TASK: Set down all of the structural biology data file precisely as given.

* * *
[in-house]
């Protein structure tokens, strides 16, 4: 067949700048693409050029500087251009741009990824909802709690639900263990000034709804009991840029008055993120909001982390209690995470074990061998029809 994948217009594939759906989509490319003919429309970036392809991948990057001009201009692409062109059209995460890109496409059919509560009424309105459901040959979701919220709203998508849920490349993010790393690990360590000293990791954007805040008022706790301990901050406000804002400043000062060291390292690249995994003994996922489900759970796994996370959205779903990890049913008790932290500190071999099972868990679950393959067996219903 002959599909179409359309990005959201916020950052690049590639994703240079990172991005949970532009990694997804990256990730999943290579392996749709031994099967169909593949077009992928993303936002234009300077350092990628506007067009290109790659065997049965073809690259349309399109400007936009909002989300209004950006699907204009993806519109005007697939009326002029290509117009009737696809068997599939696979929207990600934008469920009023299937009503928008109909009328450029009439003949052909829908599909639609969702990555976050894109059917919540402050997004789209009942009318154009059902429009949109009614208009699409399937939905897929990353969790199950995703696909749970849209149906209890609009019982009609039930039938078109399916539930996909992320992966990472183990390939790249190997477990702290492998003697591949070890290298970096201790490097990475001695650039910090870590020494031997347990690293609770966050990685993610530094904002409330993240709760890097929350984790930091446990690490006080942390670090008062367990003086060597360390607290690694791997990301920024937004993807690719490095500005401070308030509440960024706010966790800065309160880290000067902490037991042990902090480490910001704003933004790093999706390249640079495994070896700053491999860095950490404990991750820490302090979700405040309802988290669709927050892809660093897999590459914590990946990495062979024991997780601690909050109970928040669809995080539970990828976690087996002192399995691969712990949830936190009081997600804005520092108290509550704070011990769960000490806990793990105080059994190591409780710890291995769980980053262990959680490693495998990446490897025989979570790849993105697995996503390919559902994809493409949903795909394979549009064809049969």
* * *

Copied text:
[in-house]
């Protein structure tokens, strides 16, 4: 067949700048693409050029500087251009741009990824909802709690639900263990000034709804009991840029008055993120909001982390209690995470074990061998029809 994948217009594939759906989509490319003919429309970036392809991948990057001009201009692409062109059209995460890109496409059919509560009424309105459901040959979701919220709203998508849920490349993010790393690990360590000293990791954007805040008022706790301990901050406000804002400043000062060291390292690249995994003994996922489900759970796994996370959205779903990890049913008790932290500190071999099972868990679950393959067996219903 002959599909179409359309990005959201916020950052690049590639994703240079990172991005949970532009990694997804990256990730999943290579392996749709031994099967169909593949077009992928993303936002234009300077350092990628506007067009290109790659065997049965073809690259349309399109400007936009909002989300209004950006699907204009993806519109005007697939009326002029290509117009009737696809068997599939696979929207990600934008469920009023299937009503928008109909009328450029009439003949052909829908599909639609969702990555976050894109059917919540402050997004789209009942009318154009059902429009949109009614208009699409399937939905897929990353969790199950995703696909749970849209149906209890609009019982009609039930039938078109399916539930996909992320992966990472183990390939790249190997477990702290492998003697591949070890290298970096201790490097990475001695650039910090870590020494031997347990690293609770966050990685993610530094904002409330993240709760890097929350984790930091446990690490006080942390670090008062367990003086060597360390607290690694791997990301920024937004993807690719490095500005401070308030509440960024706010966790800065309160880290000067902490037991042990902090480490910001704003933004790093999706390249640079495994070896700053491999860095950490404990991750820490302090979700405040309802988290669709927050892809660093897999590459914590990946990495062979024991997780601690909050109970928040669809995080539970990828976690087996002192399995691969712990949830936190009081997600804005520092108290509550704070011990769960000490806990793990105080059994190591409780710890291995769980980053262990959680490693495998990446490897025989979570790849993105697995996503390919559902994809493409949903795909394979549009064809049969």